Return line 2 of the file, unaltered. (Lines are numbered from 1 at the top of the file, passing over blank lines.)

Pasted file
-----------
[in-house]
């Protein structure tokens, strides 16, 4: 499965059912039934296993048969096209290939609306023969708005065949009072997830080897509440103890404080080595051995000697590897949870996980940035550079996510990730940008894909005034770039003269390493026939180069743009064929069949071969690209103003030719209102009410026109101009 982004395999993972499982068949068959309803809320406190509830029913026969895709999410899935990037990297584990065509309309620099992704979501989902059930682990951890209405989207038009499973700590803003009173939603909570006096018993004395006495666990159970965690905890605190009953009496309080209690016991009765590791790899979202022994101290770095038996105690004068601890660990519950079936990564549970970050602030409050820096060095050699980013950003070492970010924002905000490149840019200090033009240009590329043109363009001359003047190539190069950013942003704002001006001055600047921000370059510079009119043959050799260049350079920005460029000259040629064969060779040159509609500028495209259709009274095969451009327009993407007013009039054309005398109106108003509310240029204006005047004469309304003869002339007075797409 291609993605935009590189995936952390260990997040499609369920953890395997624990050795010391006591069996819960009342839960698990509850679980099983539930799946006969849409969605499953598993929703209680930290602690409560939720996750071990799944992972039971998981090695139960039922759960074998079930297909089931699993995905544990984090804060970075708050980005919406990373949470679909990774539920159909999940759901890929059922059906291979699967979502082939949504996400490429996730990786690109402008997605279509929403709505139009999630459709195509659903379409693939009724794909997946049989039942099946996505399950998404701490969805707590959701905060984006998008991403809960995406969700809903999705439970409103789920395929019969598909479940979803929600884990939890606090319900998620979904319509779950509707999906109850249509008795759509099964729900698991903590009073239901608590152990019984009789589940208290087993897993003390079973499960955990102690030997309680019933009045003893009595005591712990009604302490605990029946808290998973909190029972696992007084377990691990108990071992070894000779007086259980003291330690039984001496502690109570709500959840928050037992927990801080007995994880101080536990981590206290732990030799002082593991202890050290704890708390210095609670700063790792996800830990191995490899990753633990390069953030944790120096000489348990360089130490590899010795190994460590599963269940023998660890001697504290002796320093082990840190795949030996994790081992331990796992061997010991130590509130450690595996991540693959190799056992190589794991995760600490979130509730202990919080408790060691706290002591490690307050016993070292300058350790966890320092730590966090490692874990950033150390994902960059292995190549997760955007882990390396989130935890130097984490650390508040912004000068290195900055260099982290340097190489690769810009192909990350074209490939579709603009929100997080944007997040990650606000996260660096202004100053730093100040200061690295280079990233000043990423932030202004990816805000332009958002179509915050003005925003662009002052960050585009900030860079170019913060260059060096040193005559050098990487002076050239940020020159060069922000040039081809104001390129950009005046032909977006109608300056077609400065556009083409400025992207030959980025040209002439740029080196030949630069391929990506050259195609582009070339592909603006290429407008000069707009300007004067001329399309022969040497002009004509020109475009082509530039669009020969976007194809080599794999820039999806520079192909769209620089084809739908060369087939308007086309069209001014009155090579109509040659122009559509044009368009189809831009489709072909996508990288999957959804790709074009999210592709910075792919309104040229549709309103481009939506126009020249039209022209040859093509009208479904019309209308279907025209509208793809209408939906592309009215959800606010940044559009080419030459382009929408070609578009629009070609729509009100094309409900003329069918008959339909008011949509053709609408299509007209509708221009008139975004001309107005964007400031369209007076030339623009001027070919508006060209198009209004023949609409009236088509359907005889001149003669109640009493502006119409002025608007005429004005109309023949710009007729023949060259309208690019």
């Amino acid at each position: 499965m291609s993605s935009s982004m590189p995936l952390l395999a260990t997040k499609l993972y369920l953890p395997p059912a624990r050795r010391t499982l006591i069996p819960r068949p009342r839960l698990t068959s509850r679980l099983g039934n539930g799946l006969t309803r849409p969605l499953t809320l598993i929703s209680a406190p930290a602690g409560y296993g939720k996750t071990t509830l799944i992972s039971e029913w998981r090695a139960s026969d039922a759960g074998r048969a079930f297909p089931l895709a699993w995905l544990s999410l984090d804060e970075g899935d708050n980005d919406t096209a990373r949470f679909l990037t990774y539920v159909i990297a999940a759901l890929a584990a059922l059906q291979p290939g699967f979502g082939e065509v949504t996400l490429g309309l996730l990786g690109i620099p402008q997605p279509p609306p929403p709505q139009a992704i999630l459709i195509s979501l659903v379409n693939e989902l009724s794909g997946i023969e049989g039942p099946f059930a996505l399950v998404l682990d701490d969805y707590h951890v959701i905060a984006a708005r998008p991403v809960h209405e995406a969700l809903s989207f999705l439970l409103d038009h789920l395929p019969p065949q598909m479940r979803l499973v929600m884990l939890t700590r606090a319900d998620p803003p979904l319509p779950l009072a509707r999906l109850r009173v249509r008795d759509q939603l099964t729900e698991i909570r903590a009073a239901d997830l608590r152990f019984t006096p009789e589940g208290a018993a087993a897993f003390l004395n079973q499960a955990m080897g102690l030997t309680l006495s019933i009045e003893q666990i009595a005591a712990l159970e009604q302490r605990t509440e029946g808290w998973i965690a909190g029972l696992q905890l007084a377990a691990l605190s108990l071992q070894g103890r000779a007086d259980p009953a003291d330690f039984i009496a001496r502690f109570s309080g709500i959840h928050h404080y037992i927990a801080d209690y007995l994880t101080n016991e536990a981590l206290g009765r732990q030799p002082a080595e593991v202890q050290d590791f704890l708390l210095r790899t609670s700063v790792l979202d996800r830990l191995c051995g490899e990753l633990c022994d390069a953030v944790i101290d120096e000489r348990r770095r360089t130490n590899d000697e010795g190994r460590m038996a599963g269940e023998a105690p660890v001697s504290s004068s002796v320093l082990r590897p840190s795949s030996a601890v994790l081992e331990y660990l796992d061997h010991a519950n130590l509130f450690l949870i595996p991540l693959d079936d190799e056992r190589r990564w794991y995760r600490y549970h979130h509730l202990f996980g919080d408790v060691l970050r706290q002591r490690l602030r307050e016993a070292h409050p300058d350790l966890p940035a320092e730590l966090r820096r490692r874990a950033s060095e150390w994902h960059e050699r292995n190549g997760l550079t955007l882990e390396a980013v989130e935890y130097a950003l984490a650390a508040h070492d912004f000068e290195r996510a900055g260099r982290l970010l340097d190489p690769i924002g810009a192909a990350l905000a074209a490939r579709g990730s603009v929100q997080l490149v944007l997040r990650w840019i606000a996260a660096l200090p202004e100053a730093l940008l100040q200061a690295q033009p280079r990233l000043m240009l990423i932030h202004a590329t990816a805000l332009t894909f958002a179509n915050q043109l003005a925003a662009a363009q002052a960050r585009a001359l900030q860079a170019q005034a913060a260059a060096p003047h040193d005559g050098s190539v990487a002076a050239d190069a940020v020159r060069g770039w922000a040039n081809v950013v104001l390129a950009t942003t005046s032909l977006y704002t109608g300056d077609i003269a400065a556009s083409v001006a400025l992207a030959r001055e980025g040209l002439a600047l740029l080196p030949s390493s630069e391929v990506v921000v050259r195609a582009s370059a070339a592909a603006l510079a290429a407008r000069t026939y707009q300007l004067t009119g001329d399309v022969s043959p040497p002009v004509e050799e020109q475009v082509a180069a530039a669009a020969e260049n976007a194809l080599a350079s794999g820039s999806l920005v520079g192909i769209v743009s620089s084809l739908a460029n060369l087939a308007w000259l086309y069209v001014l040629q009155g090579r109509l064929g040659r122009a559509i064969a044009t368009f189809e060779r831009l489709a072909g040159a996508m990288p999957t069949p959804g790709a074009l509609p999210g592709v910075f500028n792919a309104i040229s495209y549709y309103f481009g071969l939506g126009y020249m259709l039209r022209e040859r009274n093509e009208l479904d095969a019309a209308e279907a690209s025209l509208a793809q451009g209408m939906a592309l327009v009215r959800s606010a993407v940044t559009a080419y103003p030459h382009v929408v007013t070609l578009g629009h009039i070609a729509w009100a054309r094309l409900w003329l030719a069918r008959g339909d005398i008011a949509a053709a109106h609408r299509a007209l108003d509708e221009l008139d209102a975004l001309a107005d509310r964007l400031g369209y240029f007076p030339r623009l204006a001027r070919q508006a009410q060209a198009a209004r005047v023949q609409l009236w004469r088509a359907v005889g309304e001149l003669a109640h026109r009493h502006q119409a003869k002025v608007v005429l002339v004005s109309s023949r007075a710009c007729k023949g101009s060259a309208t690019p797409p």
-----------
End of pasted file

């Protein structure tokens, strides 16, 4: 499965059912039934296993048969096209290939609306023969708005065949009072997830080897509440103890404080080595051995000697590897949870996980940035550079996510990730940008894909005034770039003269390493026939180069743009064929069949071969690209103003030719209102009410026109101009 982004395999993972499982068949068959309803809320406190509830029913026969895709999410899935990037990297584990065509309309620099992704979501989902059930682990951890209405989207038009499973700590803003009173939603909570006096018993004395006495666990159970965690905890605190009953009496309080209690016991009765590791790899979202022994101290770095038996105690004068601890660990519950079936990564549970970050602030409050820096060095050699980013950003070492970010924002905000490149840019200090033009240009590329043109363009001359003047190539190069950013942003704002001006001055600047921000370059510079009119043959050799260049350079920005460029000259040629064969060779040159509609500028495209259709009274095969451009327009993407007013009039054309005398109106108003509310240029204006005047004469309304003869002339007075797409 291609993605935009590189995936952390260990997040499609369920953890395997624990050795010391006591069996819960009342839960698990509850679980099983539930799946006969849409969605499953598993929703209680930290602690409560939720996750071990799944992972039971998981090695139960039922759960074998079930297909089931699993995905544990984090804060970075708050980005919406990373949470679909990774539920159909999940759901890929059922059906291979699967979502082939949504996400490429996730990786690109402008997605279509929403709505139009999630459709195509659903379409693939009724794909997946049989039942099946996505399950998404701490969805707590959701905060984006998008991403809960995406969700809903999705439970409103789920395929019969598909479940979803929600884990939890606090319900998620979904319509779950509707999906109850249509008795759509099964729900698991903590009073239901608590152990019984009789589940208290087993897993003390079973499960955990102690030997309680019933009045003893009595005591712990009604302490605990029946808290998973909190029972696992007084377990691990108990071992070894000779007086259980003291330690039984001496502690109570709500959840928050037992927990801080007995994880101080536990981590206290732990030799002082593991202890050290704890708390210095609670700063790792996800830990191995490899990753633990390069953030944790120096000489348990360089130490590899010795190994460590599963269940023998660890001697504290002796320093082990840190795949030996994790081992331990796992061997010991130590509130450690595996991540693959190799056992190589794991995760600490979130509730202990919080408790060691706290002591490690307050016993070292300058350790966890320092730590966090490692874990950033150390994902960059292995190549997760955007882990390396989130935890130097984490650390508040912004000068290195900055260099982290340097190489690769810009192909990350074209490939579709603009929100997080944007997040990650606000996260660096202004100053730093100040200061690295280079990233000043990423932030202004990816805000332009958002179509915050003005925003662009002052960050585009900030860079170019913060260059060096040193005559050098990487002076050239940020020159060069922000040039081809104001390129950009005046032909977006109608300056077609400065556009083409400025992207030959980025040209002439740029080196030949630069391929990506050259195609582009070339592909603006290429407008000069707009300007004067001329399309022969040497002009004509020109475009082509530039669009020969976007194809080599794999820039999806520079192909769209620089084809739908060369087939308007086309069209001014009155090579109509040659122009559509044009368009189809831009489709072909996508990288999957959804790709074009999210592709910075792919309104040229549709309103481009939506126009020249039209022209040859093509009208479904019309209308279907025209509208793809209408939906592309009215959800606010940044559009080419030459382009929408070609578009629009070609729509009100094309409900003329069918008959339909008011949509053709609408299509007209509708221009008139975004001309107005964007400031369209007076030339623009001027070919508006060209198009209004023949609409009236088509359907005889001149003669109640009493502006119409002025608007005429004005109309023949710009007729023949060259309208690019």